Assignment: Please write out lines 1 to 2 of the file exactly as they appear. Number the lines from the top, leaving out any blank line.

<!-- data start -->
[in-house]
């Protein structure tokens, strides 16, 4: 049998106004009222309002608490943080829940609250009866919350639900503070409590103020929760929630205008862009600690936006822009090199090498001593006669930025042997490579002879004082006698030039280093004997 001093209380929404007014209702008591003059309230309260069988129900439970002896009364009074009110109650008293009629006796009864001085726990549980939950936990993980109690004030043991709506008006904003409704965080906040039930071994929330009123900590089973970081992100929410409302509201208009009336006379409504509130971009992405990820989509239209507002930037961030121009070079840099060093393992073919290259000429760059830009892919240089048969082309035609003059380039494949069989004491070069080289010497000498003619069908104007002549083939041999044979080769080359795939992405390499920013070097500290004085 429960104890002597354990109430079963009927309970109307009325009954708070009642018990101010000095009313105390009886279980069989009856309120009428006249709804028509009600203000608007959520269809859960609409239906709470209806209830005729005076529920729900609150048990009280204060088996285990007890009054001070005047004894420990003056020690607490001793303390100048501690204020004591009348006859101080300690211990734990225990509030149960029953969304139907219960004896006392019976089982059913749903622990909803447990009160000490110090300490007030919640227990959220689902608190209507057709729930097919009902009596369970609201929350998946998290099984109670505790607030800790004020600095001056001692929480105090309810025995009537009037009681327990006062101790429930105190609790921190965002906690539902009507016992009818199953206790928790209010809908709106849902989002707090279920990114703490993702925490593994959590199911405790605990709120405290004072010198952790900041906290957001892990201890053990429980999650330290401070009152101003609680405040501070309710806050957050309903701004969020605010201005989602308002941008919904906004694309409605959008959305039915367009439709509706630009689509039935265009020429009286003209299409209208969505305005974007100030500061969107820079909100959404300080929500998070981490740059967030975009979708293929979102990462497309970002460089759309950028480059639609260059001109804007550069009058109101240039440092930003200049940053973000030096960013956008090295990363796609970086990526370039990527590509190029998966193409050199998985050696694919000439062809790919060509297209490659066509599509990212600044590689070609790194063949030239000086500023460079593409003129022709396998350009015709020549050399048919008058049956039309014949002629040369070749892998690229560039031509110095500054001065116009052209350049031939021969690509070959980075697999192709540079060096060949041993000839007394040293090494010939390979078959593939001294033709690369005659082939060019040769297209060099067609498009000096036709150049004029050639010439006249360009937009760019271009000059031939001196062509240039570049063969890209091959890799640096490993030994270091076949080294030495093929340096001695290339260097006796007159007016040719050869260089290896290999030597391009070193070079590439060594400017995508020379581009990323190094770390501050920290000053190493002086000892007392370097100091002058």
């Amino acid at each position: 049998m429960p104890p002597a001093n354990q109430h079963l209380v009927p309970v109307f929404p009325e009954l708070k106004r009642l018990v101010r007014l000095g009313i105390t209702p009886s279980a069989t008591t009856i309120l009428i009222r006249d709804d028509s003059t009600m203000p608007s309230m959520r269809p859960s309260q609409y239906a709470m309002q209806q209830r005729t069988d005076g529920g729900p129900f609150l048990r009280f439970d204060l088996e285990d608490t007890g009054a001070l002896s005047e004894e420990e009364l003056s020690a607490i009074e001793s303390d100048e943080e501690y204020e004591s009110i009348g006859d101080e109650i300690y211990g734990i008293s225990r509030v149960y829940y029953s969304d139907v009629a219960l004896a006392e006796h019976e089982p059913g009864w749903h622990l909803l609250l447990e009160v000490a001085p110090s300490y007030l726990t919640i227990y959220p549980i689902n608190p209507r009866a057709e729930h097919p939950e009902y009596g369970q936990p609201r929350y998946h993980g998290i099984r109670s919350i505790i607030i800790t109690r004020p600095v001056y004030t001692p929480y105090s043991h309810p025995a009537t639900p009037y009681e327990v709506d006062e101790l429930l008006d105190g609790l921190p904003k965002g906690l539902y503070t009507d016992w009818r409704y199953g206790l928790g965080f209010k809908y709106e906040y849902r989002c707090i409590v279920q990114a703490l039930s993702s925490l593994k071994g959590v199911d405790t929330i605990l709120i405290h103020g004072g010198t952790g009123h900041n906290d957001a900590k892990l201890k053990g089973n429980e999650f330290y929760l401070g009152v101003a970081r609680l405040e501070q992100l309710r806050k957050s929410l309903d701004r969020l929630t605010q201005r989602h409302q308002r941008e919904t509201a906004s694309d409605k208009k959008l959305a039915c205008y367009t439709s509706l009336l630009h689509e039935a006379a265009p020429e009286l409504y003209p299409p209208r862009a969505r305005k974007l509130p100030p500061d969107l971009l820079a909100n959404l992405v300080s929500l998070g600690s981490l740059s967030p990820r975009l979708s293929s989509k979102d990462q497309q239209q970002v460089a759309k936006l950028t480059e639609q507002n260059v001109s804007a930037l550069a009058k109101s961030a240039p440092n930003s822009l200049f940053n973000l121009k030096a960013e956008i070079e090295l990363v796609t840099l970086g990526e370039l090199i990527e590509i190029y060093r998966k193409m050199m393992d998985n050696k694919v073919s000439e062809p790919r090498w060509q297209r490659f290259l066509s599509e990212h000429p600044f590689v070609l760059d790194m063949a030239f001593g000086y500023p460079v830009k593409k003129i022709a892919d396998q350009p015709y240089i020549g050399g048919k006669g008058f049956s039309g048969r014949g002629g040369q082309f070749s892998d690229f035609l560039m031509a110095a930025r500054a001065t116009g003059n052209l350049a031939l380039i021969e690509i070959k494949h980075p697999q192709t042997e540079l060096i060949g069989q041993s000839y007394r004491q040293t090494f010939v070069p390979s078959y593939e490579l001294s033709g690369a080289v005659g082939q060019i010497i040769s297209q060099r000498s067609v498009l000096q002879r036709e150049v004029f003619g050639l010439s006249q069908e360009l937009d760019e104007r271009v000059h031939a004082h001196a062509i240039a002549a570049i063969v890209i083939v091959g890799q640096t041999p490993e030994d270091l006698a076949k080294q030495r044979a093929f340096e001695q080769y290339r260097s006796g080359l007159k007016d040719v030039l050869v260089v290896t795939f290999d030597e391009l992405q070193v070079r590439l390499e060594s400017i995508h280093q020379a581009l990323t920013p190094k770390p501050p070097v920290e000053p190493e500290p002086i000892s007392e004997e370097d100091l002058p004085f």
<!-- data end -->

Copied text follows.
[in-house]
């Protein structure tokens, strides 16, 4: 049998106004009222309002608490943080829940609250009866919350639900503070409590103020929760929630205008862009600690936006822009090199090498001593006669930025042997490579002879004082006698030039280093004997 001093209380929404007014209702008591003059309230309260069988129900439970002896009364009074009110109650008293009629006796009864001085726990549980939950936990993980109690004030043991709506008006904003409704965080906040039930071994929330009123900590089973970081992100929410409302509201208009009336006379409504509130971009992405990820989509239209507002930037961030121009070079840099060093393992073919290259000429760059830009892919240089048969082309035609003059380039494949069989004491070069080289010497000498003619069908104007002549083939041999044979080769080359795939992405390499920013070097500290004085 429960104890002597354990109430079963009927309970109307009325009954708070009642018990101010000095009313105390009886279980069989009856309120009428006249709804028509009600203000608007959520269809859960609409239906709470209806209830005729005076529920729900609150048990009280204060088996285990007890009054001070005047004894420990003056020690607490001793303390100048501690204020004591009348006859101080300690211990734990225990509030149960029953969304139907219960004896006392019976089982059913749903622990909803447990009160000490110090300490007030919640227990959220689902608190209507057709729930097919009902009596369970609201929350998946998290099984109670505790607030800790004020600095001056001692929480105090309810025995009537009037009681327990006062101790429930105190609790921190965002906690539902009507016992009818199953206790928790209010809908709106849902989002707090279920990114703490993702925490593994959590199911405790605990709120405290004072010198952790900041906290957001892990201890053990429980999650330290401070009152101003609680405040501070309710806050957050309903701004969020605010201005989602308002941008919904906004694309409605959008959305039915367009439709509706630009689509039935265009020429009286003209299409209208969505305005974007100030500061969107820079909100959404300080929500998070981490740059967030975009979708293929979102990462497309970002460089759309950028480059639609260059001109804007550069009058109101240039440092930003200049940053973000030096960013956008090295990363796609970086990526370039990527590509190029998966193409050199998985050696694919000439062809790919060509297209490659066509599509990212600044590689070609790194063949030239000086500023460079593409003129022709396998350009015709020549050399048919008058049956039309014949002629040369070749892998690229560039031509110095500054001065116009052209350049031939021969690509070959980075697999192709540079060096060949041993000839007394040293090494010939390979078959593939001294033709690369005659082939060019040769297209060099067609498009000096036709150049004029050639010439006249360009937009760019271009000059031939001196062509240039570049063969890209091959890799640096490993030994270091076949080294030495093929340096001695290339260097006796007159007016040719050869260089290896290999030597391009070193070079590439060594400017995508020379581009990323190094770390501050920290000053190493002086000892007392370097100091002058």